According to recent research, upto 10 to 12% of individuals present with chondral injuries. When symptomatic, chondral lesions manifest as swelling and knee pain. The loss of cartilage may be partial or complete, and it may affect one or multiple locations. They are classified according to the size, depth and location. The natural history of untreated lesions is progression and increasing disability. Nonsurgical treatment modalities include analgesics, knee brace and physiotherapy. Surgical treatment varies from arthroscopic debridement to implantation of autologous chondrocytes beneath a periosteal patch covering the lesion. The choice of procedure depends on the characteristics of the lesion, patient's symptoms, age and activity level. Autologous chondrocyte transplantation has a durable outcome for as long as 11 years.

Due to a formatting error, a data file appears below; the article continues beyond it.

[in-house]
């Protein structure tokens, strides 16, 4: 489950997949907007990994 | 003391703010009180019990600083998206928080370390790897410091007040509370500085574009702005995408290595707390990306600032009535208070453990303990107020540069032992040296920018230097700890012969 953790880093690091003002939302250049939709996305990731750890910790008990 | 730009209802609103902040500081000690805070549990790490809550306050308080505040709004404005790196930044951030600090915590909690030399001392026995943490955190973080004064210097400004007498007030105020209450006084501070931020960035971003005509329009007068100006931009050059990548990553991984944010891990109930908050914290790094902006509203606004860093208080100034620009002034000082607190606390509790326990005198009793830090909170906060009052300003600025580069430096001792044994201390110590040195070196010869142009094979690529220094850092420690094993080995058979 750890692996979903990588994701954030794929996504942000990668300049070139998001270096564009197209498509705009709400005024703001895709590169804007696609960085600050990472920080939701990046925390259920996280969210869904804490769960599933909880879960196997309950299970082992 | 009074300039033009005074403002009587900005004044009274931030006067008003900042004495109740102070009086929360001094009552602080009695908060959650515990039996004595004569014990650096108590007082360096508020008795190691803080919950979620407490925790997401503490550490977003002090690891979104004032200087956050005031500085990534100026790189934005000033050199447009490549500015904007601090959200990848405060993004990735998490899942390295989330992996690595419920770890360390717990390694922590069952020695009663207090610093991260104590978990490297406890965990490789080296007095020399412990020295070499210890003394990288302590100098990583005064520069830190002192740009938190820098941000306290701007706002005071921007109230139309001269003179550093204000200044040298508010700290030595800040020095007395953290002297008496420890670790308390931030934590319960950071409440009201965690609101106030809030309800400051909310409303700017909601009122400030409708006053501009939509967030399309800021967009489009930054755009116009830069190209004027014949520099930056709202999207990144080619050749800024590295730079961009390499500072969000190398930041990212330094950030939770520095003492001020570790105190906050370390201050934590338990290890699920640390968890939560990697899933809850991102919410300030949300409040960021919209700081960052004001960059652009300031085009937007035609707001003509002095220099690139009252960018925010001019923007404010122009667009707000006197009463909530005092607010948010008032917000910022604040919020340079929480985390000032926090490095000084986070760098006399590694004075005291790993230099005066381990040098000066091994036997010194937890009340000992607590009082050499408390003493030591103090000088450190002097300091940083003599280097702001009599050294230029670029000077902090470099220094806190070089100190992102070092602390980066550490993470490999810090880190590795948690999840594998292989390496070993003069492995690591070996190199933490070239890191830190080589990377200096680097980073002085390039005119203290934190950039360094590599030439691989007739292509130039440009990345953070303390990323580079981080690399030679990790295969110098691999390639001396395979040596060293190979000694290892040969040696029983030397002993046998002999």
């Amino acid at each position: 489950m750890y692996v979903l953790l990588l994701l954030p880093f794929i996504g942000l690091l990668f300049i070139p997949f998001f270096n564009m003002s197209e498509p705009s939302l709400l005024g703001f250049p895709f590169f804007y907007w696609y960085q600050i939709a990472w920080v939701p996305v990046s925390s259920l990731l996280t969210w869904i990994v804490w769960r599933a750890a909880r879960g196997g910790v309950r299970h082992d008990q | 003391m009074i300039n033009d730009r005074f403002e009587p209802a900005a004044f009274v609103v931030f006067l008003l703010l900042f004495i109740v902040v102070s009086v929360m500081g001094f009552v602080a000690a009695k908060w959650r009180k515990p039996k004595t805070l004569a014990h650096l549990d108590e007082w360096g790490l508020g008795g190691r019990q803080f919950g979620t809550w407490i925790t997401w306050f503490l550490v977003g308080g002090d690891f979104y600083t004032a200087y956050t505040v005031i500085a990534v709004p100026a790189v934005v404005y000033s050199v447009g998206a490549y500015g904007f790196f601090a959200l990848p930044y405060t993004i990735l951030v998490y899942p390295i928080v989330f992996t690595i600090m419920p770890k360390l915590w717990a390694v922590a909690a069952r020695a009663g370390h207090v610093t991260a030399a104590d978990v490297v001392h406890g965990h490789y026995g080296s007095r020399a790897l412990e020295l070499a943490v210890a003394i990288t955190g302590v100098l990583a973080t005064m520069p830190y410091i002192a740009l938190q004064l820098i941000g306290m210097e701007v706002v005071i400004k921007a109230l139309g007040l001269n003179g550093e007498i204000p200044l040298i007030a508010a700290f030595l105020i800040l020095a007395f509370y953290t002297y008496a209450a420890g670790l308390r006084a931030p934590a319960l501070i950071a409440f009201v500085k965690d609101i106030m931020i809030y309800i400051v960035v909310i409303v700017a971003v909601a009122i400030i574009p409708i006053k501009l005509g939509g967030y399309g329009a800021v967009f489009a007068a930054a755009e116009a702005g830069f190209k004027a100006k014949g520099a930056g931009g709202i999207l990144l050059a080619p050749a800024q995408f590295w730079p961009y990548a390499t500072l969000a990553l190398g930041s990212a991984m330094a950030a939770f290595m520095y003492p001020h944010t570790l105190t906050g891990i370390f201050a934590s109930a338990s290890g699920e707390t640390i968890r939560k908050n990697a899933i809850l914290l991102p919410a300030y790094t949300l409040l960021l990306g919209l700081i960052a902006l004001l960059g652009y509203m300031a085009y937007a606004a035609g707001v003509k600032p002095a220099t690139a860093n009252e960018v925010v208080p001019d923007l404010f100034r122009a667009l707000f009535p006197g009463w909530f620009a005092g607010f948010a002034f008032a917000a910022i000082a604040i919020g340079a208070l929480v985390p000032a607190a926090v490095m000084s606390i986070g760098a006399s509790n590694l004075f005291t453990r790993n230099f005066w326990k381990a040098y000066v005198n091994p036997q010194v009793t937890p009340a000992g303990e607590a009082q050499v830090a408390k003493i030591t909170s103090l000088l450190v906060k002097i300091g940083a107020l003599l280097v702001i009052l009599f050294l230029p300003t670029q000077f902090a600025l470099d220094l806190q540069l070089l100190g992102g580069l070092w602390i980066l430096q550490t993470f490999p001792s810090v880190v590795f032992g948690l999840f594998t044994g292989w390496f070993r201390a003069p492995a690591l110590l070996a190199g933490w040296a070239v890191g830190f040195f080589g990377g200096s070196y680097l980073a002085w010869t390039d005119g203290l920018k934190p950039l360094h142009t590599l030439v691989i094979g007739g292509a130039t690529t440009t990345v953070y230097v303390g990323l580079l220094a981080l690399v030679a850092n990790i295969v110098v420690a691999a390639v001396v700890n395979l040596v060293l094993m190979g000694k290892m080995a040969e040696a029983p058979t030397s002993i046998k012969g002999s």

For osteoarthritis, in patients around fifty years of age, arthroscopic debridement of the knee is considered before total knee replacement.

Arthroscopic surgery is an option for treating the painful stiff knee joint following total knee replacement. It avoids the potential complications of manipulation or open arthrotomy.

Arthroscopy of ankle

Selected patients with disabling ankle arthrosis may be more appropriately treated with an arthroscopic arthrodesis than by open surgery. Selected patients include those with only mild angular deformity and avascular necrosis not greater than 30% of the talus. The advantages of the arthroscopic technique include a high fusion rate, decreased time to fusion.